- Facebook is currently testing a change that would force news publishers to pay for posts they make to their Facebook Pages to be show in users’ News Feed.
- In six countries, posts made on Facebook Pages are now shown in a separate Explore tab, while the main News Feed only shows posts from friends, ads, and posts that companies operating Pages have paid to promote.
- Facebook said it has no current plans to roll the change out globally.
Facebook is testing a change that could have dramatic effects on media organisations and other businesses that use its network to distribute their stories and other information.
The change affects posts published on Facebook Pages, the profile-like webpages on the site that are reserved for businesses, organisations, professionals, and public figures.
In six countries, Facebook has removed all posts published on Facebook Pages from its users’ main News Feed and moved them to a separate and less prominent “Explore” section in its app. The change leaves the main News Feed reserved for only posts from friends, ads, and individual posts that organisations operating Facebook Pages pay to promote.
Biggest drop in organic reach we’ve ever seen. Pages have 4 times less interactions, reach fell by two-thirds https://t.co/KhAtCR0yvu
— Filip Struhárik (@filip_struharik) October 21, 2017
“With all of the possible stories in each person’s feed, we always work to connect people with the posts they find most meaningful,” a Facebook spokesperson said in a statement. “People have told us they want an easier way to see posts from friends and family, so we are testing two separate feeds, one as a dedicated space with posts from friends and family and another as a dedicated space for posts from Pages.”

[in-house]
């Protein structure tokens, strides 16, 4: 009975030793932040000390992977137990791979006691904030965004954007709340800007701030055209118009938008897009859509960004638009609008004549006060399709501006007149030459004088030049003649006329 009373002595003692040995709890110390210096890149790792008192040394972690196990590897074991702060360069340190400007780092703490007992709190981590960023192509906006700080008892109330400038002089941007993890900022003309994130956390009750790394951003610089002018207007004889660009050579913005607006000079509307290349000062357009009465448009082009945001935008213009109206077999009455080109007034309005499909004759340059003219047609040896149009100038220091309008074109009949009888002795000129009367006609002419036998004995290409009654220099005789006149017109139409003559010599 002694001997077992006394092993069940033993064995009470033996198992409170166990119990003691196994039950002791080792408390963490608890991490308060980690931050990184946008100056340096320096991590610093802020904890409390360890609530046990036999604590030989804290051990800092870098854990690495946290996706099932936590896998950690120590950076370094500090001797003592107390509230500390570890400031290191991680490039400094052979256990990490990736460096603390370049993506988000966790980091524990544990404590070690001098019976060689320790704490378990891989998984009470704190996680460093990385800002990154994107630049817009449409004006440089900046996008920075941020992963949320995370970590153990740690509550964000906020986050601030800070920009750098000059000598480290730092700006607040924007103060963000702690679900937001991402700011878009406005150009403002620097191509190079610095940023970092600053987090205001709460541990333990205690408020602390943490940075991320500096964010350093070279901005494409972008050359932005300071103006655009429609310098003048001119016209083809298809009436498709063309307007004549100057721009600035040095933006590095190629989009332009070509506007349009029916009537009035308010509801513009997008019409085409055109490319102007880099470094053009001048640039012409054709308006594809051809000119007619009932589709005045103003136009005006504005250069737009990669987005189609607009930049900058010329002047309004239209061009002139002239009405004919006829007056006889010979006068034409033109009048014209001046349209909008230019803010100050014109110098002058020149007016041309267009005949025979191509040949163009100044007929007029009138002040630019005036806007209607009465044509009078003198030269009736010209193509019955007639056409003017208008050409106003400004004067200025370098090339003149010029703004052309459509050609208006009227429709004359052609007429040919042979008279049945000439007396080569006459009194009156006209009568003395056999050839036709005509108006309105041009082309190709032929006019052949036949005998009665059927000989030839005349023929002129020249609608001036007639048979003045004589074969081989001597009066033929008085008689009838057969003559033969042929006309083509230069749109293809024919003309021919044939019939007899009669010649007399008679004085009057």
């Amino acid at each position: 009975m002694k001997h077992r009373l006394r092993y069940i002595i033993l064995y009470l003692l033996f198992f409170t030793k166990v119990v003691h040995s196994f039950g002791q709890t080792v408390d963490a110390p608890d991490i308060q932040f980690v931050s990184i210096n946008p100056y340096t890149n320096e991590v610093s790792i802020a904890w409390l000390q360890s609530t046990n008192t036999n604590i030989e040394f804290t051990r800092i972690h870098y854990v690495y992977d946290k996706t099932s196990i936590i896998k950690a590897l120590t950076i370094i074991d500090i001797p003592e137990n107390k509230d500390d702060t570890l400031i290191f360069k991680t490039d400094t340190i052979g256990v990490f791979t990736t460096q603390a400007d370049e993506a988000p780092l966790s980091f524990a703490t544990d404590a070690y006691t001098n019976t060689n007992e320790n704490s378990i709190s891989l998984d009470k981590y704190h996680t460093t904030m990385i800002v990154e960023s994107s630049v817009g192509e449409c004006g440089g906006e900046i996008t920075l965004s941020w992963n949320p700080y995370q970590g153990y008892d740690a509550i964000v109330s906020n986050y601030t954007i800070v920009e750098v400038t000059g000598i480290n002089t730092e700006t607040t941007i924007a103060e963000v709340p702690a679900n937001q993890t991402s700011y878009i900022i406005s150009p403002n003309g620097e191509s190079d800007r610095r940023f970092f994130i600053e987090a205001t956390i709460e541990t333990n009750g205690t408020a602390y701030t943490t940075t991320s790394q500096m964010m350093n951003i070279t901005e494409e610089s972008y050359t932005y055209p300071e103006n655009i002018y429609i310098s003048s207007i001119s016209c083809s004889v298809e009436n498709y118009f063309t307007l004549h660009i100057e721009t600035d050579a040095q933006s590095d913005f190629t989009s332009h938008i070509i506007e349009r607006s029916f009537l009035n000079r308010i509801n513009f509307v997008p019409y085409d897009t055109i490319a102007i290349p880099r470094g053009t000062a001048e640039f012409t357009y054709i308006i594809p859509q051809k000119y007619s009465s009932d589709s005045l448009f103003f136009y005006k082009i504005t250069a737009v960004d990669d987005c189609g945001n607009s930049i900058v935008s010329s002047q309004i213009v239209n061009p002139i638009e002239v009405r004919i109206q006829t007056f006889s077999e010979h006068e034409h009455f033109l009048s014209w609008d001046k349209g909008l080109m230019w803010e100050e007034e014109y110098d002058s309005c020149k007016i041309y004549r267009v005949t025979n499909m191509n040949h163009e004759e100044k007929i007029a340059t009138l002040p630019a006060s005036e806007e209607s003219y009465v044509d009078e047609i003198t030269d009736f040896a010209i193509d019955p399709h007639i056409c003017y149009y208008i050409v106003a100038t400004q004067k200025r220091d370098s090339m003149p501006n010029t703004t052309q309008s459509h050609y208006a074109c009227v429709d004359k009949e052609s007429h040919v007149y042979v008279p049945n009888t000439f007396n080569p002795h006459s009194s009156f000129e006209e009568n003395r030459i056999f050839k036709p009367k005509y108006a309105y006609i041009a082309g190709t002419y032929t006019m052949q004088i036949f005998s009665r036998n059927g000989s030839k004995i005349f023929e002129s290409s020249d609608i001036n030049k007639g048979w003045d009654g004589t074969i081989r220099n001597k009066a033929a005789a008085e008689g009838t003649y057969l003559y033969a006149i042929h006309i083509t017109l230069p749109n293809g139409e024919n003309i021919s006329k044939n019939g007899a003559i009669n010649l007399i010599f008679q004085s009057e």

The test is currently active for people in Sri Lanka, Bolivia, Slovakia, Serbia, Guatemala, and Cambodia, according to the spokesperson, who added that the company has no current plans to roll the change out globally.
Most news organisations rely on Facebook as a major source of traffic for their content. Along with Google’s search engine, Facebook’s algorithms are largely responsible for helping grow the early reach of digital upstarts like BuzzFeed and The Huffington Post.
The change does not affect individual users’ ability to share news articles or other webpages with their friends. Those posts from individuals will still show up in the News Feed, even if they ultimately come from companies that maintain Facebook Pages.
Still, by sequestering posts from Pages into a separate feed, Facebook could radically lower the traffic it sends to companies that don’t pay to promote their posts in the main News Feed. In Slovakia, where the test is currently active, companies operating Pages are already “seeing dramatic drops in organic reach,” according to Struhárik.
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